15. Robert Thompson says:

    Initially, I liked it okay. But I have some serious gripes about it. Well, for one thing, twenty years ago I wrote a story about a smart mouthed pregnant teen girl, and Juno has the very same first seven or eight beats as my story, right up to can’t abort because of the heartbeat. My story is set in the hood at a pregnant girl’s school, my lead character a young African American girl, and I’ve been pushing my script for years. Ouch.
    My biggest problem with Juno is the dialogue, the hiptalk, the pop references that sound like they’re coming out of someone 20 years older then Juno. It will be interesting to see if the writer continues to write that way on other projects. I think that people can tire of that sort of thing pretty quickly, since it really wasn’t consistently funny, but steered more into the oddball range. It just barely worked for a quirky character like Juno; if you try to impose that sort of talk on other characters it just sounds contrived.
    The movie did have heart, and good things going for it, although I do not believe that any parent in history has ever reacted to a child’s pregnancy with such cavalier attitudes.
    And as someone mentioned above, I didn’t really buy that the Bateman character would be tempted to dump Jennifer Garner for a pregnant underage teen.
    I didn’t hate the film, but it doesn’t relate to any reality that I know. The last 15 minutes of the film worked for me, because the goofy hiptalk toned down, and some real emotions were finally exposed.
    I hope that I’m not being too harsh, because as I said, the film has merit in the way that the girl respected life and tried her best to do the right thing as she understood it.

  16. Robert says:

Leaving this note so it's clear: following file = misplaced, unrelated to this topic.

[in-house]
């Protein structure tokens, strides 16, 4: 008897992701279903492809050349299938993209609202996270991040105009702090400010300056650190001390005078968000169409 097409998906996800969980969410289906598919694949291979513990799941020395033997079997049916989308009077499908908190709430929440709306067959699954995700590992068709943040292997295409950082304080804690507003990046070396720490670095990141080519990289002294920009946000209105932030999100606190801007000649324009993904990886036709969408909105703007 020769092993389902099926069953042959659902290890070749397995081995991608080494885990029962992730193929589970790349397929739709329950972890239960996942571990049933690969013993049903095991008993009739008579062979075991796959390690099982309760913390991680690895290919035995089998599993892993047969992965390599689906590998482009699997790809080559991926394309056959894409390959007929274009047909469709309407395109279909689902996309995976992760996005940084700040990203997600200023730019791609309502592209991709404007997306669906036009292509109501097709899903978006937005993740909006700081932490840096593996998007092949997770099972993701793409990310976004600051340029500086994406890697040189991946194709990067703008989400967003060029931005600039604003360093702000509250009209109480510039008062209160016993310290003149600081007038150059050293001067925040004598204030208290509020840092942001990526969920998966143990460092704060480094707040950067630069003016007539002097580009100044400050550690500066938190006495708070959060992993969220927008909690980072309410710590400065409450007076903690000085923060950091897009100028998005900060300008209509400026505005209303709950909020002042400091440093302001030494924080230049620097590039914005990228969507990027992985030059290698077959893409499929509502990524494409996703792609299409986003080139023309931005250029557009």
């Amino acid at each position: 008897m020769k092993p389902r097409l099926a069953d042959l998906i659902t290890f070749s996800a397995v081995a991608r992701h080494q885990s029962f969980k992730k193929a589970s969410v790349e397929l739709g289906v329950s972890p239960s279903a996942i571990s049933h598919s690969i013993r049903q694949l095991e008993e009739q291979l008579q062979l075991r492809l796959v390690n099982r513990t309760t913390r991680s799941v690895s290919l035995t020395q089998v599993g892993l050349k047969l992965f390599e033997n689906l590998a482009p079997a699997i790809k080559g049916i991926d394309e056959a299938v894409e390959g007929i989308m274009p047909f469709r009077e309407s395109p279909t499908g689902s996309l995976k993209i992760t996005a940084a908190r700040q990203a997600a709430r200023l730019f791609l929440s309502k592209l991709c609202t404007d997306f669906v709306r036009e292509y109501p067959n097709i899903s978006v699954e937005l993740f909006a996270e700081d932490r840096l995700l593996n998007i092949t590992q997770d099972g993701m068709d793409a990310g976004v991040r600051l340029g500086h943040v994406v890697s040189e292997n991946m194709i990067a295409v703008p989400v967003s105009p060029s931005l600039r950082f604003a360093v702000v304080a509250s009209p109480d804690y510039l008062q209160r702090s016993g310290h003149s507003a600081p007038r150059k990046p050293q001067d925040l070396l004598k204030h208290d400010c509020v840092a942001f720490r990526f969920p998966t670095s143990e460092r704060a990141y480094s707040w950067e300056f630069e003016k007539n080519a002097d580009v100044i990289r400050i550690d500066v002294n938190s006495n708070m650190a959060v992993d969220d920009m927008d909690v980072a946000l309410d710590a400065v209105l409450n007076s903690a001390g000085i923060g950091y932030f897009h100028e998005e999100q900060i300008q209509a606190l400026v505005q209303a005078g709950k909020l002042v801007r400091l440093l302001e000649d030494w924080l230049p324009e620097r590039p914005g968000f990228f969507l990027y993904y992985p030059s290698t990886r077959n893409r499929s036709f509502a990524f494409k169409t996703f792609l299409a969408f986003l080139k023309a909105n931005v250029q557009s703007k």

I thought the first 30 minutes of the movie were slow, and listening to Juno’s over-the-top dialog became grating. I just kept thinking that I wished she would speak like a 16-year-old, and not like a 40-year-old comedienne. I think there were ways to make her funny and endearing, without making her sound like Joan Rivers. I loved the rest of the cast though, particularly Michael Cera. I thought he completely nailed the part of the innocent, sweet, shy teenager. I think he will be the next generation’s Tom Hanks.

  17. Ken says:

    I enjoyed the movie! It left me with two main questions.
    1. Is the movie drawing anything from Greek Mythology other than just mentioning that she was named after Juno, the greek goddess?

    2. What is the deal with the group of runners; are they just a cinematic device or do they symbolize something?

    I would appreciate any feedback.

  18. Mark says:

    It is my opinion that Juno has, by far, one of the best (and strangely, most blatant) “Theme Seated” moments in history.

    After Juno takes her third pregnancy test of the day, the clerk behind the drugstore counter (Rainn “Dwight” Wilson from The Office), says “That’s not an etch-a-sketch. This is one doodle that can’t be un-did.”

    As the movie progresses, full of moments in which Juno is trying to “undo” the pregnancy — along with everything that follows — she finally learns at the end that you don’t have to “undo” something to make it better.

  19. Blake says:

    Great eye, Mark! I agree 100%. In fact, I think Juno is one of the most well-structured movies of last year. It hits all the points of the BS2 like a dream — a point we will demonstrate when we offer the 40 beat breakdown on Juno next month. Little wonder why it’s such a satisfying film!